If you’re a sales agent, a business development manager, or a business owner, I would wager (if I were a betting man) that you want to increase your sales revenue in 2014.

To increase your sales revenue, you need to maximize the number of qualified leads, and maximize your  lead-to-customer  conversion rate. So how do you do that?

  • How do you get more qualified leads?
  • How do you maximize your close rate?

First, you have to understand the buyer’s journey. Then, you have to use the buyer’s journey to anchor the content strategy of your website.

What is the buyer’s journey?

The phrase ‘buyer’s journey‘ is so new it doesn’t have a Wikipedia article — yet it’s  as old as humankind.

The buyer’s journey is “the active research process a potential buyer  goes through leading up to a purchase”.

If you’re selling something small (like avocados or dental floss) the buyer’s journey might be short. For these kinds of products, the buyer research process consists of going to the grocery store and poking and prodding the avocados to make sure they aren’t rotten. Or trying to find a dental floss container that looks like a slightly larger version of what the hygienist gave you at your last dental appointment.

If you’re selling something larger, more complex, and more expensive (such as computer software, solar panels, or trucking and logistics services), the buyer’s journey is probably longer and more complex. A 2013 survey of B2B buyers revealed the following facts:

  • 72% of B2B buyers start their research for a future business purchase on Google
  • 82% go back online at least two or three times before seeking manager approval on a business purchase
  • 89% say the cost of the item their researching affects the amount of research they do before purchase
  • 76% said that they prefer different content at each stage of their research process

This research shows that the buyer’s journey for B2B products and services consists of three distinct phases, each demanding a different kind of content:

  1. Awareness Stage – At this stage, buyer commitment is low. Content at this stage should inform and educate buyers about potential solutions to the problems they is experiencing: blog posts, e-books, and infographics are examples of appropriate content for this stage.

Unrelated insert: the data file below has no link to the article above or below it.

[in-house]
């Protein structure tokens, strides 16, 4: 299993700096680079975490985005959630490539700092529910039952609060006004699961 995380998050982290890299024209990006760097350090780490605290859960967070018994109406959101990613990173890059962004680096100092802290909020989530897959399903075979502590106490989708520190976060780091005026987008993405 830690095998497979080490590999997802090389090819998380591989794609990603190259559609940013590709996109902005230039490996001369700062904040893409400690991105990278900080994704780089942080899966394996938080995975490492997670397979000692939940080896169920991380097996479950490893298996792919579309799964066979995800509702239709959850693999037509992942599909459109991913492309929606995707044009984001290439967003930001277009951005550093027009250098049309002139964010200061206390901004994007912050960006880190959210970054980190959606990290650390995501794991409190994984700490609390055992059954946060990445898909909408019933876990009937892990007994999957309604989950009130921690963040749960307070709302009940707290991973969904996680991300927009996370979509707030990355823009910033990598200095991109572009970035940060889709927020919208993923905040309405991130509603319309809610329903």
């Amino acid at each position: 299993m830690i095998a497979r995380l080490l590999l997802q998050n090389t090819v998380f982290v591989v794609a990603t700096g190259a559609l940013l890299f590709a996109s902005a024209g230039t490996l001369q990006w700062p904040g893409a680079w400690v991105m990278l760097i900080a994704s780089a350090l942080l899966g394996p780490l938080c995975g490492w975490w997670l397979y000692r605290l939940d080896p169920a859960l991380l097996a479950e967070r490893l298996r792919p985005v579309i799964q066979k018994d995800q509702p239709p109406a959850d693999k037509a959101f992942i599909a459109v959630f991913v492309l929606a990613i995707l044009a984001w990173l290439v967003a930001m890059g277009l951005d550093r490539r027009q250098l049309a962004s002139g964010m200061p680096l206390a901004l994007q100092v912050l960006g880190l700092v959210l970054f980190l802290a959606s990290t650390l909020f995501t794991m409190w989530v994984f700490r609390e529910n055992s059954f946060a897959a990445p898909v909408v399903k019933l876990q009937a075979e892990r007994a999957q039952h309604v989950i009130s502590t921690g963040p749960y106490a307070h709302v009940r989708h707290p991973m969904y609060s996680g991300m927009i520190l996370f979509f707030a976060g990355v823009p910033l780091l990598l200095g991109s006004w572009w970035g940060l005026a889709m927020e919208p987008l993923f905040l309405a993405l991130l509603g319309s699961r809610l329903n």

2. Consideration Stage – Buyer commitment to your product/service is growing. You want to nurture their commitment by helping them establish buying criteria and providing opportunities for live interactions such as webinars.
  3. Decision Stage  – Your potential customer is ready to buy. However, you may not be the only vendor they are evaluating. Customers at this stage need case studies, vendor comparisons, product spec sheets, and (where appropriate) a live demo, free trial, or free consultation.

Your challenge is to structure your web content to demonstrate the value of your products and services at every stage of the buyer’s journey.

“When any conversation starts,” Dave Ramsey writes. “The customer sees a scale with their time and money on one side, and it is larger than the value of your good or service on the other side. Our job … is to load the ‘value’ end of the scale so heavily with education and information that the value outweighs the ‘time and money’ end of the scale for the customer and the purchase naturally occurs” (EntreLeadership,  pg. 179).

Danish Middle Ages Road

Danish so-called ‘Middle Age-roads’ are very old, and many of them were used during the Middle Ages. Wikimedia photo.

How can you demonstrate the value of your products and services at every stage of your buyer’s journey?

Start by developing or refining your buyer personas. Buyer personas are semi-fictional representations of the different categories of people who are interested in your products or services.

Answer questions such as the following as you create your buyer personas:

  • Who are your buyers?
  • What goals do they have?
  • What challenges do they face in reaching those goals?

You will also need to consider:

  • Why are they buying from you?
  • What value do you bring?

Once you’ve created realistic buyer personas, you can begin to anchor your website content strategy in the research process of those buyers. Your content strategy will need to include:

  • Free educational and informational content which attracts likely buyers to your website
  • Valuable content offers such as e-books or whitepapers which buyers can only get in exchange for filling out a form on a landing page
  • Lead nurturing content designed to pull your buyers toward the decision to buy what you’re selling

This is called inbound marketing.  Yes, generating all this content is a lot of work, but it is a methodology which is proven to produce long-term, sustainable business growth.